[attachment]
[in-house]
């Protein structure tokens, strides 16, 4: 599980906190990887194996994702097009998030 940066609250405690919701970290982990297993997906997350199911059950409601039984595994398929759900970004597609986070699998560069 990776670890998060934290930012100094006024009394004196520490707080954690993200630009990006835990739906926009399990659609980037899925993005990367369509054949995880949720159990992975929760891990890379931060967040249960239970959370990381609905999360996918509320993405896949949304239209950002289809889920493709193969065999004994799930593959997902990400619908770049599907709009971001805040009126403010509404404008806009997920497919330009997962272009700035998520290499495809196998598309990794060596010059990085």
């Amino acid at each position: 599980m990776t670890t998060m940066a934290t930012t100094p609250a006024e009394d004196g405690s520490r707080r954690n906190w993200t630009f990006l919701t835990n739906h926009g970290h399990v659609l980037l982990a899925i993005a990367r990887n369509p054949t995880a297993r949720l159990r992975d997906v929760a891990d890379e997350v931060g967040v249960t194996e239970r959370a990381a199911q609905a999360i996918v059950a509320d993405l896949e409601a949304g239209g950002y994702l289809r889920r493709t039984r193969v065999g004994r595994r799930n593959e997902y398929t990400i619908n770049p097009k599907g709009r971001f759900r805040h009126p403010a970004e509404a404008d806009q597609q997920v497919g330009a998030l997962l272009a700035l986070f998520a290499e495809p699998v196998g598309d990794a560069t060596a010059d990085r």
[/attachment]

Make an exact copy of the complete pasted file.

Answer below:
[in-house]
């Protein structure tokens, strides 16, 4: 599980906190990887194996994702097009998030 940066609250405690919701970290982990297993997906997350199911059950409601039984595994398929759900970004597609986070699998560069 990776670890998060934290930012100094006024009394004196520490707080954690993200630009990006835990739906926009399990659609980037899925993005990367369509054949995880949720159990992975929760891990890379931060967040249960239970959370990381609905999360996918509320993405896949949304239209950002289809889920493709193969065999004994799930593959997902990400619908770049599907709009971001805040009126403010509404404008806009997920497919330009997962272009700035998520290499495809196998598309990794060596010059990085």
């Amino acid at each position: 599980m990776t670890t998060m940066a934290t930012t100094p609250a006024e009394d004196g405690s520490r707080r954690n906190w993200t630009f990006l919701t835990n739906h926009g970290h399990v659609l980037l982990a899925i993005a990367r990887n369509p054949t995880a297993r949720l159990r992975d997906v929760a891990d890379e997350v931060g967040v249960t194996e239970r959370a990381a199911q609905a999360i996918v059950a509320d993405l896949e409601a949304g239209g950002y994702l289809r889920r493709t039984r193969v065999g004994r595994r799930n593959e997902y398929t990400i619908n770049p097009k599907g709009r971001f759900r805040h009126p403010a970004e509404a404008d806009q597609q997920v497919g330009a998030l997962l272009a700035l986070f998520a290499e495809p699998v196998g598309d990794a560069t060596a010059d990085r």